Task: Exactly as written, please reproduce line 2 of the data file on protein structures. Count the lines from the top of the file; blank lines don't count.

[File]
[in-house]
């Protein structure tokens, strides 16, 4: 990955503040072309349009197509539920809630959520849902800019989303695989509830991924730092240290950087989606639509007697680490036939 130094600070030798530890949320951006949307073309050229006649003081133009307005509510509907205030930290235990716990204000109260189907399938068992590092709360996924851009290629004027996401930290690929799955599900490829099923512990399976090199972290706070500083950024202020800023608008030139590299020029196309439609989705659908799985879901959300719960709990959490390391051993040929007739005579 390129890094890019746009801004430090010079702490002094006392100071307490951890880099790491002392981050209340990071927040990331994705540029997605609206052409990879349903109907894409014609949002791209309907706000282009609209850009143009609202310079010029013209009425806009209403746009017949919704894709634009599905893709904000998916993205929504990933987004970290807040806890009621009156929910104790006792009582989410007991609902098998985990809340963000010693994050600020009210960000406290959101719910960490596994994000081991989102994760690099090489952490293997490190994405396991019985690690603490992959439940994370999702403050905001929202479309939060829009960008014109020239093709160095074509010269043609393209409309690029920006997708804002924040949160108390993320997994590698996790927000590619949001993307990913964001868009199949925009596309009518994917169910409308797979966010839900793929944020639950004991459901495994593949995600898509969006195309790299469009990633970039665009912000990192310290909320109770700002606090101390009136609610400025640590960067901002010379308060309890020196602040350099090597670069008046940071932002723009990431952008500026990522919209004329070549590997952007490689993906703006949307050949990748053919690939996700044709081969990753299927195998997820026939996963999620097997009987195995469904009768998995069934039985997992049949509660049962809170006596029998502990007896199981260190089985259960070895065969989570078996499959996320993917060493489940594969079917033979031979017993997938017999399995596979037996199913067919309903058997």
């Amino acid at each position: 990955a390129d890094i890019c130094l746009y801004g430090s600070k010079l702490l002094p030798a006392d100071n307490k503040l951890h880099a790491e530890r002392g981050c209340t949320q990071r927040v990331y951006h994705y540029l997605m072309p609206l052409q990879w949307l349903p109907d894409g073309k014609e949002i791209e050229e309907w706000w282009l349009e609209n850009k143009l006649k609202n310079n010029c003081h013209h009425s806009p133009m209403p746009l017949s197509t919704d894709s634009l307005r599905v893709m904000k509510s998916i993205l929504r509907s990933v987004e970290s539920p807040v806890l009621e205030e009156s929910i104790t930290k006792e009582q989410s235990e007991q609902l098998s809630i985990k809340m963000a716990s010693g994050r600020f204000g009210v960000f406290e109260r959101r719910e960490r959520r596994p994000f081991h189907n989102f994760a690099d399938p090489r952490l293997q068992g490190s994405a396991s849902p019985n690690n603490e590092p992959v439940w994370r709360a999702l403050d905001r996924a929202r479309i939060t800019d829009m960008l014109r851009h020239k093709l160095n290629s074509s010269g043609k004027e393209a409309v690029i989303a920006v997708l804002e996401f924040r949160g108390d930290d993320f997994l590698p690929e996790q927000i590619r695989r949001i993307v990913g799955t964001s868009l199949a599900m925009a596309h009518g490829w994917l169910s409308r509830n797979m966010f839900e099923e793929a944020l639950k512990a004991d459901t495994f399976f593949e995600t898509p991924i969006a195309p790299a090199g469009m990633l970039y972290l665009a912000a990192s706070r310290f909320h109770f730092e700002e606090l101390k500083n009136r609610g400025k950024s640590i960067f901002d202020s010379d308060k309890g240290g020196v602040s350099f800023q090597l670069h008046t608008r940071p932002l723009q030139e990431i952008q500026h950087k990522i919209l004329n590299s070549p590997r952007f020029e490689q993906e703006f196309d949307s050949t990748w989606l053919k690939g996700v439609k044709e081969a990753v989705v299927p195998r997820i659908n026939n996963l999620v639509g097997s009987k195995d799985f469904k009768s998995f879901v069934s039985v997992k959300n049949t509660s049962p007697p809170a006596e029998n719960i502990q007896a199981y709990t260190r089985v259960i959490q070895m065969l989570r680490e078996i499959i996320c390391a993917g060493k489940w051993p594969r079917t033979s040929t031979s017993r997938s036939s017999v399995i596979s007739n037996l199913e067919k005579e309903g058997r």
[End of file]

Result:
């Protein structure tokens, strides 16, 4: 990955503040072309349009197509539920809630959520849902800019989303695989509830991924730092240290950087989606639509007697680490036939 130094600070030798530890949320951006949307073309050229006649003081133009307005509510509907205030930290235990716990204000109260189907399938068992590092709360996924851009290629004027996401930290690929799955599900490829099923512990399976090199972290706070500083950024202020800023608008030139590299020029196309439609989705659908799985879901959300719960709990959490390391051993040929007739005579 390129890094890019746009801004430090010079702490002094006392100071307490951890880099790491002392981050209340990071927040990331994705540029997605609206052409990879349903109907894409014609949002791209309907706000282009609209850009143009609202310079010029013209009425806009209403746009017949919704894709634009599905893709904000998916993205929504990933987004970290807040806890009621009156929910104790006792009582989410007991609902098998985990809340963000010693994050600020009210960000406290959101719910960490596994994000081991989102994760690099090489952490293997490190994405396991019985690690603490992959439940994370999702403050905001929202479309939060829009960008014109020239093709160095074509010269043609393209409309690029920006997708804002924040949160108390993320997994590698996790927000590619949001993307990913964001868009199949925009596309009518994917169910409308797979966010839900793929944020639950004991459901495994593949995600898509969006195309790299469009990633970039665009912000990192310290909320109770700002606090101390009136609610400025640590960067901002010379308060309890020196602040350099090597670069008046940071932002723009990431952008500026990522919209004329070549590997952007490689993906703006949307050949990748053919690939996700044709081969990753299927195998997820026939996963999620097997009987195995469904009768998995069934039985997992049949509660049962809170006596029998502990007896199981260190089985259960070895065969989570078996499959996320993917060493489940594969079917033979031979017993997938017999399995596979037996199913067919309903058997």